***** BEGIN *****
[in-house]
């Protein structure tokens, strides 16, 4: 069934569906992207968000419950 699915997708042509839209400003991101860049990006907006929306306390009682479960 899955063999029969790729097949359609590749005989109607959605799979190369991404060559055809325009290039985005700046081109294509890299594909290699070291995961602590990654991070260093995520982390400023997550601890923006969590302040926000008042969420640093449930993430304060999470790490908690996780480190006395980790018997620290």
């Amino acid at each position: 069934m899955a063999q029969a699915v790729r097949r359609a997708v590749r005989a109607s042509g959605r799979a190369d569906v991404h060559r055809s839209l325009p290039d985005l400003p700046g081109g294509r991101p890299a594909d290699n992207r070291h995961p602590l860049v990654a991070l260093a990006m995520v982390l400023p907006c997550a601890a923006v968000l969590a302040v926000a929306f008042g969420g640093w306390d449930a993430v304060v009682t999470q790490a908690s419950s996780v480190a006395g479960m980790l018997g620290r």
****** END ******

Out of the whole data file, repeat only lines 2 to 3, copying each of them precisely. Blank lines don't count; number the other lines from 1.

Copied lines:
């Protein structure tokens, strides 16, 4: 069934569906992207968000419950 699915997708042509839209400003991101860049990006907006929306306390009682479960 899955063999029969790729097949359609590749005989109607959605799979190369991404060559055809325009290039985005700046081109294509890299594909290699070291995961602590990654991070260093995520982390400023997550601890923006969590302040926000008042969420640093449930993430304060999470790490908690996780480190006395980790018997620290």
């Amino acid at each position: 069934m899955a063999q029969a699915v790729r097949r359609a997708v590749r005989a109607s042509g959605r799979a190369d569906v991404h060559r055809s839209l325009p290039d985005l400003p700046g081109g294509r991101p890299a594909d290699n992207r070291h995961p602590l860049v990654a991070l260093a990006m995520v982390l400023p907006c997550a601890a923006v968000l969590a302040v926000a929306f008042g969420g640093w306390d449930a993430v304060v009682t999470q790490a908690s419950s996780v480190a006395g479960m980790l018997g620290r």